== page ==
fullsizeoutput_b4eHave I mentioned I’m a mom of three teenagers? Parenting is hard. Parenting wannabe adults is, arguably, hardest of all. I find myself short on patience and long on irritation, these days. Running does not produce in me a Zen-like serenity that remains unruffled in the face of my kids’ less adorable tendencies. It doesn’t offer ‘aha’ moments when I suddenly see where we all went wrong (see above). Then again, running gives me time to myself, to be quiet and breathe, to pound out adrenaline and fear, to pray. And it must be helping because, if we’ve all had a particularly trying day, or I get a certain look in my eye, my kids’ll say, “Hey, Mom. Maybe you should go for a run.”

And I do.

The Routine God

 

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I love the liturgies of daily life.  I scramble to bring order to my days and I sometimes think I’m nothing without my routine.  So when things come along to throw off my groove (and they do, routinely–see what I did there?), I feel lost.

I could lie and say this love of habit blossomed after I finally woke from a compressed and super-intense baby-producing phase in which I trust I was present but only have scrapbooks and stretch marks to prove it.  But, no.  I was making workable life plans for myself in second grade.

The thing is, I have seen daily disciplines work.  I have, in fact, used them to lose weight, to read through the entire Bible in a year, to play certain difficult pieces on the cello, to learn to speak Hindi, to write a novel.  I also know that the slapdash, open-ended ways of a creative often hinder her from getting actual stuff done.  The Muse visits the writer whose bum is already in the chair, etc, etc, etc.

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But the workable routine always wants to become my god.  It promises to save me from sloth and chaos and irrelevance.  Or that’s what I hear it say, anyway.  And then the real God, the One who helps us even when we didn’t ask him to, castrates the fake god by letting mess happen, instead.  Not because routines are bad–they’re helpful–but because they aren’t more important than life, or God himself.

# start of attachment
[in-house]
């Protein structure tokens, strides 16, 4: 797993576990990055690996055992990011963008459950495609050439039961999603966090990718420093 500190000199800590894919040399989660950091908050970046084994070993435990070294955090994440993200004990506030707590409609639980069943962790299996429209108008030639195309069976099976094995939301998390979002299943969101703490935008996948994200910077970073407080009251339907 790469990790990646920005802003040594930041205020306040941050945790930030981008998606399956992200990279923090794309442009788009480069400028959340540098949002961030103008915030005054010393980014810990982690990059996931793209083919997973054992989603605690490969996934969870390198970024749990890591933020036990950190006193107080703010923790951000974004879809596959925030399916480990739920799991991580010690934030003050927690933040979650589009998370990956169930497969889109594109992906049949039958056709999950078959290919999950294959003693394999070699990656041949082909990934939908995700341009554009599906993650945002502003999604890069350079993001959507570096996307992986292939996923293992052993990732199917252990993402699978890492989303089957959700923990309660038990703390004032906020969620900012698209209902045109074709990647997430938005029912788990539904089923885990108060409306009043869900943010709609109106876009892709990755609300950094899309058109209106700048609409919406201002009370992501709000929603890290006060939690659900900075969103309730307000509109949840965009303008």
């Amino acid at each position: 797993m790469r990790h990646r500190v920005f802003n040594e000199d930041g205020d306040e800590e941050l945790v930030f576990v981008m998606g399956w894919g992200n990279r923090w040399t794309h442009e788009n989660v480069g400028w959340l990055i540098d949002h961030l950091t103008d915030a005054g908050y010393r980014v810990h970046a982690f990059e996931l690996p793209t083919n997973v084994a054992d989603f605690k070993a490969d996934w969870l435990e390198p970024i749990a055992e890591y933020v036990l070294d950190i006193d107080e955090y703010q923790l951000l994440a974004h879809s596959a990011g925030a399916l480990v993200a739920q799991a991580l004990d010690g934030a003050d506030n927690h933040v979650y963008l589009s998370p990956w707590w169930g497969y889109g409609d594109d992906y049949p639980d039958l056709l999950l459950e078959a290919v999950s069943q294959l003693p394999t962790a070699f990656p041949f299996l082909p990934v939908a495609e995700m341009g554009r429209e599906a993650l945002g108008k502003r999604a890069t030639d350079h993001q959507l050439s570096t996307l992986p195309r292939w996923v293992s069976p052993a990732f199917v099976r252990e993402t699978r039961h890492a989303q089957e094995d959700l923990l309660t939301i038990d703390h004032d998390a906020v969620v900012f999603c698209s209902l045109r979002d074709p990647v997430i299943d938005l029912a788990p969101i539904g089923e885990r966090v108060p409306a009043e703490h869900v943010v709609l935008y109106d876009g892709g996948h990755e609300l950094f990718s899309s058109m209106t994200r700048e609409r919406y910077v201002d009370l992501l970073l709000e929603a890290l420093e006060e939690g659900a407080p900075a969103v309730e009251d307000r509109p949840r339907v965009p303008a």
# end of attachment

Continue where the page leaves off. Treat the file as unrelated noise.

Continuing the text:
All of that is to say that I haven’t written in a week and I feel crazy.  I’m working on a project with a deadline I made up because it helps me accomplish more when I pretend disaster is looming.  But, like I said, life happened this week and I ended up thinking instead of doing.  My teenagers needed me and so did some friends.  And after that I just wanted to watch Netflix and read books that have nothing to do with the one I’m writing.  I wanted to go limp.

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So now I’m trying to get back to my former routine (again!) without loving it too much. Oh,  how I hate getting back into something instead of already being in the middle of it.  I also hate confronting the fear that fills the vacuum my ruined routine leaves in my psyche.  On the other hand, I want to grow trusting and flexible enough that I can ride these longterm contractions with quiet confidence that God knows what’s best for me, that I can trust him with all the things–including my writing habits and my time.  That I can get back to work eventually.

I should be working on my novel.  But I’m blogging instead.  Baby steps.

Things That Are Saving My Life Right Now

It’s February, the shortest month that lasts forever.  Of course, I kind of like it because my birthday is in February, along with my mom’s.  Still, it’s a gray month if you don’t count all the pink and red from Valentine’s Day.

Though there are plenty of things that seem to suck the life out of us during the cold months, over at Modern Mrs. Darcy people are talking about how they’re surviving, and even enjoying, winter in a series entitled ‘Things That Are Saving My Life Right Now.’  I’m adding my two cents below.